Wednesday, September 30, 2015

The Remake Comparison Project - Wes Craven's Nuclear Family Meltdown

Cody and Priscilla honor the late, great Wes Craven by taking a look at his 1977 film The Hills Have Eyes and its 2006 remake.

On August 30th, the horror genre suffered the unexpected loss of one of its masters when Wes Craven passed away from brain cancer at the age of 76. It was made all the more shocking by the fact that Craven was still very active, making business deals, developing new projects, and interacting with fans on social media, with no indication that he was ill. As Priscilla and I began to plan our next Remake Comparison, there was no other option. We had to pay tribute to Wes Craven by taking a look at one of his films and its remake. So here we go...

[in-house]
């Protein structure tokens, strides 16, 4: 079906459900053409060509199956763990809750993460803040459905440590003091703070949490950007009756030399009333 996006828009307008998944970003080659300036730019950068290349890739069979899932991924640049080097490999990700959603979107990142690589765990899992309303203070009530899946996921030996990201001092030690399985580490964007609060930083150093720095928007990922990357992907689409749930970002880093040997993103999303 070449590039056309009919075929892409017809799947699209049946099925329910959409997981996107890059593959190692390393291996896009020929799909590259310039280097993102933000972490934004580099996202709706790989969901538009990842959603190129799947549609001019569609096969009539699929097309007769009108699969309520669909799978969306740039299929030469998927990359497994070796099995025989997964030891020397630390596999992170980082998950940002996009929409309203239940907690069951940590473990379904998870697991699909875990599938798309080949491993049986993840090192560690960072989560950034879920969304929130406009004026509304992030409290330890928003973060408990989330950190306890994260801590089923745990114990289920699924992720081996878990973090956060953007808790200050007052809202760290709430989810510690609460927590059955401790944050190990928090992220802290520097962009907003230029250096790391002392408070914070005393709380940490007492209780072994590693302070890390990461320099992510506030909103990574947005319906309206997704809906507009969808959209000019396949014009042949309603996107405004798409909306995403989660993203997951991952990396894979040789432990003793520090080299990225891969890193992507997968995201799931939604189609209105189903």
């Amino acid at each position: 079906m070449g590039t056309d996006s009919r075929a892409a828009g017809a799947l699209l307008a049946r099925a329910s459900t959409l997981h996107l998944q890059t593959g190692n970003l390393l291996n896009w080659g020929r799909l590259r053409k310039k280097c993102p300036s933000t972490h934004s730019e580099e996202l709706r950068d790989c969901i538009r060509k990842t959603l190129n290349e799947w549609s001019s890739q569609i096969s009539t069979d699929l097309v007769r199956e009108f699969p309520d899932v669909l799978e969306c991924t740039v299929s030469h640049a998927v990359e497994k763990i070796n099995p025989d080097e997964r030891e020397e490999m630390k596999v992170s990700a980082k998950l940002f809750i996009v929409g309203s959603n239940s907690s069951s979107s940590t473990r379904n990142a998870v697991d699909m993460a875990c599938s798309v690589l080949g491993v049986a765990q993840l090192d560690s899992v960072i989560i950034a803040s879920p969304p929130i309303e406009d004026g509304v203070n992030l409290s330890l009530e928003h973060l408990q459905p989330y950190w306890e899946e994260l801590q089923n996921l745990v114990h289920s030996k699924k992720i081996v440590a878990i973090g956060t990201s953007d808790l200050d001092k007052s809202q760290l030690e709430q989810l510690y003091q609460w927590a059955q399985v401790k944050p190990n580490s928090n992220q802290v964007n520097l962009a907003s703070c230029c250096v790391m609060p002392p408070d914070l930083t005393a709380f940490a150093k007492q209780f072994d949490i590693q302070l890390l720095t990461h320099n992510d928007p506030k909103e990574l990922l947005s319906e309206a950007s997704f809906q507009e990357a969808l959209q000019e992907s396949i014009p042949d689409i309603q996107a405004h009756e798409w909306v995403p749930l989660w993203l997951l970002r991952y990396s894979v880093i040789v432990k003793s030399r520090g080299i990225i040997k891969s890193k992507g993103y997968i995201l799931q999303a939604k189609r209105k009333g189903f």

If it weren't for producer Peter Locke, Wes Craven's filmmaking career might have gone quite differently. Perhaps he would have even faded into obscurity, known only as the guy who made that 1972 rape/revenge shocker The Last House on the Left. Craven wanted to make more movies after Last House, but because of the controversy that had surrounded his directorial debut and the way the subject matter had caused people to question his morals and his sanity he had no interest in making another horror movie. There was a five year gap between Last House and The Hills Have Eyes because Craven spent those years trying to get non-horror projects off the ground, to no avail. It was Locke who convinced Craven - who was now broke - to give horror another try. Locke also suggested the setting: his wife was working in Las Vegas at the time, so he and Craven could go off and make an independent movie somewhere out in the desert.